Gallia animal rescue looks to future


By Dean Wright - [email protected]



These pups were picked up by the Friends of Gallia County’s Animal rescue team. They stayed with one of the group’s more experienced foster dog providers and nursed back to health while having parvovirus. The sickness is known by veterinarians for having a nearly 90 percent death rate if untreated in animals.


Photo courtesy of Susan Green

OHIO VALLEY — To help aid in the never-ending problem of pet homelessness and overpopulation, one nonprofit group continues to take on the challenge of providing aid to injured and ownerless animals.

According to its Facebook page, the Friends of Gallia County’s Animals is a nonprofit 501(c)(3) volunteer organization “created to promote positive and healthy animal/human relationships. We plan to develop a network of foster homes for both the domesticated and farm animals.We also plan to conduct fundraising events for emergency vet care, foster parent support, and awareness activities. Our goal is to prevent the unnecessary euthanasia of homeless animals and promote responsible animal care.”

The group currently has around 30 members, with 10 of those members fostering animals of all kinds; however most of their take-ins are cats and dogs. The group was founded in 2009 and received its governmental nonprofit status in 2012.

According to group member Susan Green, funding has always been an obstacle for them as they can carry a veterinarian bill at any time ranging around a few thousand dollars. This has yet to stop the group from the challenging task of caring for their wards.

In 2014, the group took in 552 dogs from shelter, 360 from owner releases and 38 strays. In 2015, 466 dogs were collected. Of those dogs, 62 came from the shelter. All the others were strays or owner surrenders. They also took care of nearly 100 cats.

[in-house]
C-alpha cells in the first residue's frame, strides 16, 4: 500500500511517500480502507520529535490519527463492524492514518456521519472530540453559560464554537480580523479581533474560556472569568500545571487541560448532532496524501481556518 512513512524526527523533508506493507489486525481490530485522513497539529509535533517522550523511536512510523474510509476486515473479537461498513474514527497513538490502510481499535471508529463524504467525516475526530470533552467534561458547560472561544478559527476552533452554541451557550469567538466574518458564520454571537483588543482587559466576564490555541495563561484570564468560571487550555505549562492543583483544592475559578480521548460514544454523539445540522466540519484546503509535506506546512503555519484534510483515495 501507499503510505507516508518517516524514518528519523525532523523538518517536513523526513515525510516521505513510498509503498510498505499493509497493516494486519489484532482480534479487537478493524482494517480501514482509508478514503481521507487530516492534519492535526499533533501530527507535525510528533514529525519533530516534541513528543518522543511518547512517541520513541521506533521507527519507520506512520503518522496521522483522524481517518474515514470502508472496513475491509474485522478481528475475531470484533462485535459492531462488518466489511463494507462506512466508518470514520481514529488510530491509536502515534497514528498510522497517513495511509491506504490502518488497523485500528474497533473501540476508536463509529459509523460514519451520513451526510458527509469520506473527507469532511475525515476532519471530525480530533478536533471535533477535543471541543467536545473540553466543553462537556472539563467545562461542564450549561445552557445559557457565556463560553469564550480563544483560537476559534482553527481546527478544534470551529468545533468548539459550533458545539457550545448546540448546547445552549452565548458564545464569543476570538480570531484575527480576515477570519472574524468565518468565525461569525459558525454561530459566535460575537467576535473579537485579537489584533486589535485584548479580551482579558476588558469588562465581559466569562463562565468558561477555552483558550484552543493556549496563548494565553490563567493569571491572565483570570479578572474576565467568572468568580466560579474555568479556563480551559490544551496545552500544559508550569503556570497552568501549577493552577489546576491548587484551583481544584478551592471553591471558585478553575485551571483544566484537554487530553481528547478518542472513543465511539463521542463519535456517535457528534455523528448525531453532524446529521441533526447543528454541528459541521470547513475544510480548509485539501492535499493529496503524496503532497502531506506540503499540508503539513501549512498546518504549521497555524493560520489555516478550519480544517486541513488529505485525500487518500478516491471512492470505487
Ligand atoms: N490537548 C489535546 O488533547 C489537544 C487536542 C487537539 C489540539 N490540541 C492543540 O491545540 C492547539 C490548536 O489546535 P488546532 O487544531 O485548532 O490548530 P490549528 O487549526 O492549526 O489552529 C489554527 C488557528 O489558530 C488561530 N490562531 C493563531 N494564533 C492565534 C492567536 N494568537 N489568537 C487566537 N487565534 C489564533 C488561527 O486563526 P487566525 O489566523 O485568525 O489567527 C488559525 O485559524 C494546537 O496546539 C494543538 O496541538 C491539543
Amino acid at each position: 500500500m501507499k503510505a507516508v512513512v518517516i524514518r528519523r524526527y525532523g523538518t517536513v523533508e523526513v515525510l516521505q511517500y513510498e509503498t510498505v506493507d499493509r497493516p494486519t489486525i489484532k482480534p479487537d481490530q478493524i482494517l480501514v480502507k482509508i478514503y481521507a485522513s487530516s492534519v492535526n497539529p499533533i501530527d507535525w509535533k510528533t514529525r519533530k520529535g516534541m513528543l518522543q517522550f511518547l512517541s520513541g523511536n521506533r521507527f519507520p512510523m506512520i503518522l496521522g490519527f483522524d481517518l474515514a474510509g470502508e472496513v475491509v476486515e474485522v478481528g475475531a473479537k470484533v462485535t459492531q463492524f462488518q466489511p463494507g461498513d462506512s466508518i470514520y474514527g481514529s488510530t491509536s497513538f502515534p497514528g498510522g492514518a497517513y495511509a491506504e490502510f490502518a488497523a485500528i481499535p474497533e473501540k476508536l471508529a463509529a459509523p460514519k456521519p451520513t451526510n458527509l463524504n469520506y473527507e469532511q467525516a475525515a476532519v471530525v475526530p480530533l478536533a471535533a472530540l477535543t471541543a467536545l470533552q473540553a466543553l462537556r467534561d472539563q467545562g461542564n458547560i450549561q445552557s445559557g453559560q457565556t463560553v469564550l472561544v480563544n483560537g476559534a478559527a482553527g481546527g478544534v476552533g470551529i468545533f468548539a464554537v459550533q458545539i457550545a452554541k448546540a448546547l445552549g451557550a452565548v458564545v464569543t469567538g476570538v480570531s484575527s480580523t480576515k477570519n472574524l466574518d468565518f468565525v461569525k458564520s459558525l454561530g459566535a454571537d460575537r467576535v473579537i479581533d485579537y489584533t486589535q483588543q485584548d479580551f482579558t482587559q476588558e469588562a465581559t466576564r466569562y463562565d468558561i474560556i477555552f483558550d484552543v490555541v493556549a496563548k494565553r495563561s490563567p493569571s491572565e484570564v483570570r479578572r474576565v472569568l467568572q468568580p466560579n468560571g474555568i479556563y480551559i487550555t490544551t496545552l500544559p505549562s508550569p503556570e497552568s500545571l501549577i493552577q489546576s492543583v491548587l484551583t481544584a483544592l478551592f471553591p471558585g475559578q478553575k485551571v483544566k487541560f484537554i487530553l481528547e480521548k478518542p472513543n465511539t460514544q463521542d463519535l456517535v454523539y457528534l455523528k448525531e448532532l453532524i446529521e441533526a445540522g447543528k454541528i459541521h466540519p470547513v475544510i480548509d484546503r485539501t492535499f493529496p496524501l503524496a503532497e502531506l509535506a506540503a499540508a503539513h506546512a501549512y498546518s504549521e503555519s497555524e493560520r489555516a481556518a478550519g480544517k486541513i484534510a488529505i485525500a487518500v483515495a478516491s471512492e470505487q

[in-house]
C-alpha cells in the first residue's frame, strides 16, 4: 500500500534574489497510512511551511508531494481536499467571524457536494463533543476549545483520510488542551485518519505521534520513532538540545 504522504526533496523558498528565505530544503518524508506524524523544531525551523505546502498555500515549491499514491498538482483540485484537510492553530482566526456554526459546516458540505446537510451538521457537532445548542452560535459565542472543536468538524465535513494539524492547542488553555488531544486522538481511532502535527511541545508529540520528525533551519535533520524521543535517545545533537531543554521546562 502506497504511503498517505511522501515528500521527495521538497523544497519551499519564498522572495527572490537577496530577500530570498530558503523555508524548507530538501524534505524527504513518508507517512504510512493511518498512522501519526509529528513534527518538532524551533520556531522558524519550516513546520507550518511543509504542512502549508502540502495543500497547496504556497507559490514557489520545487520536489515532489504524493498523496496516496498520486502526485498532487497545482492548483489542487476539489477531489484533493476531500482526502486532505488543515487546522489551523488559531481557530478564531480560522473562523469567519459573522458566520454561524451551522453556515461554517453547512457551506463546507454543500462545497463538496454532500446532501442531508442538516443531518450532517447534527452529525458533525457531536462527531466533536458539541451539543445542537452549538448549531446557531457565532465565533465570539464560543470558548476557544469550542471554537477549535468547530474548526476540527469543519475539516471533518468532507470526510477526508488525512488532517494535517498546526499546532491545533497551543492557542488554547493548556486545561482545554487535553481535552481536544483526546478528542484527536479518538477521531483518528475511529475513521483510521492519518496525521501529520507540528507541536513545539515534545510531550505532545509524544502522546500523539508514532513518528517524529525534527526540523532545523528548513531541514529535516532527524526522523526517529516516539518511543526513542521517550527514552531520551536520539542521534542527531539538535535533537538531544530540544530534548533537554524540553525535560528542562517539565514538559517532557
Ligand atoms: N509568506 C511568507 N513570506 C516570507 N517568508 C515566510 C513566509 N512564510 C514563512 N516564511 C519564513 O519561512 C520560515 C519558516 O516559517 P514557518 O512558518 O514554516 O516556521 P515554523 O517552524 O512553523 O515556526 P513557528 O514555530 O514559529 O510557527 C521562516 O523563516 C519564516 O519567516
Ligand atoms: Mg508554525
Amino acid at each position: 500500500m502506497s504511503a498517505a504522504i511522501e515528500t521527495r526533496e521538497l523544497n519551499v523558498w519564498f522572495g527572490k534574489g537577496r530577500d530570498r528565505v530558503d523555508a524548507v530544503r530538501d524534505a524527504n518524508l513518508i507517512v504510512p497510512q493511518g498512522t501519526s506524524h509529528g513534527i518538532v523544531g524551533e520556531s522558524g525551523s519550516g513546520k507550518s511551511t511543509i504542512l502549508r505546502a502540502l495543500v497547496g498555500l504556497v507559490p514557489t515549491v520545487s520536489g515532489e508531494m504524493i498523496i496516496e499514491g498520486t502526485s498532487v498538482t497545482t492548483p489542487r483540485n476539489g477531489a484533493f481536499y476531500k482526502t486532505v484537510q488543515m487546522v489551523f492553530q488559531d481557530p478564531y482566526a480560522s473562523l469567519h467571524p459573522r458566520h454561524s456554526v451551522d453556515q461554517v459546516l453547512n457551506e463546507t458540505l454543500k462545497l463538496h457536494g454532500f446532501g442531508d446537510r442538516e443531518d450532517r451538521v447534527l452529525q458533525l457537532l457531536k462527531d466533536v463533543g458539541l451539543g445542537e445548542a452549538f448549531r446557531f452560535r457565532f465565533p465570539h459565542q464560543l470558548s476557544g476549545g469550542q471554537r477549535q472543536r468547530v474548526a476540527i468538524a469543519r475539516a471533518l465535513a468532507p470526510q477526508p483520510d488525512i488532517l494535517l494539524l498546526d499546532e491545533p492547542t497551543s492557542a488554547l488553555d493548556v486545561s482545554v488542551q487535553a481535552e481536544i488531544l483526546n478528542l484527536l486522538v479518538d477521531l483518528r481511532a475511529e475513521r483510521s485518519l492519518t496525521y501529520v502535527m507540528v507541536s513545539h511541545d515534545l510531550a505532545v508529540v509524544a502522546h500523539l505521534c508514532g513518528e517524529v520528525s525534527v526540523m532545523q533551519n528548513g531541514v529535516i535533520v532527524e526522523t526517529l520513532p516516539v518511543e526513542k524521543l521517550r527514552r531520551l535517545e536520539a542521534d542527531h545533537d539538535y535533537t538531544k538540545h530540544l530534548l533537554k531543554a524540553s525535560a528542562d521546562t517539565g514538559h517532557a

Many of the group’s adoptions come from out of county or out of state. Green said it was difficult at times to place animals locally.

“We send a lot of dogs to the north (in rescues) usually. The north (states) have mandatory spay and neuter laws,” Green said. “To be a breeder it’s expensive. You have to buy a kennel. They just don’t have the number of dogs there born that end up in shelters.”

New England states will often have a higher demand for dogs to be placed in new homes.

Green described a desire to see more local residents spay and neuter their animals to prevent overpopulation of pets. She said some of the group’s goals in 2016 would be to find more donors, foster homes and always to increase their home placement rate with their ward animals.

“That’s why I have to keep helping them. They have no voice and I do,” Green said. “This is never going to end. There will always be people like us, even when we’re dead and gone, there will still be people trying to help animals.”

Green mentioned that in some communities, adopting dogs from shelters and rescues had become somewhat trendier and that had helped the cause of finding animals homes immensely in recent years.

If individuals or groups wish to get in contact with the Friends of Gallia County’s Animals, they can contact them through their Facebook page at www.facebook.com/friendsgca?fref=ts.

Dean Wright can be reached at (740) 446-2342, Ext. 2103.

These pups were picked up by the Friends of Gallia County’s Animal rescue team. They stayed with one of the group’s more experienced foster dog providers and nursed back to health while having parvovirus. The sickness is known by veterinarians for having a nearly 90 percent death rate if untreated in animals.
http://mydailytribune.com/wp-content/uploads/2015/09/web1_photo-5-.jpgThese pups were picked up by the Friends of Gallia County’s Animal rescue team. They stayed with one of the group’s more experienced foster dog providers and nursed back to health while having parvovirus. The sickness is known by veterinarians for having a nearly 90 percent death rate if untreated in animals. Photo courtesy of Susan Green

By Dean Wright

[email protected]

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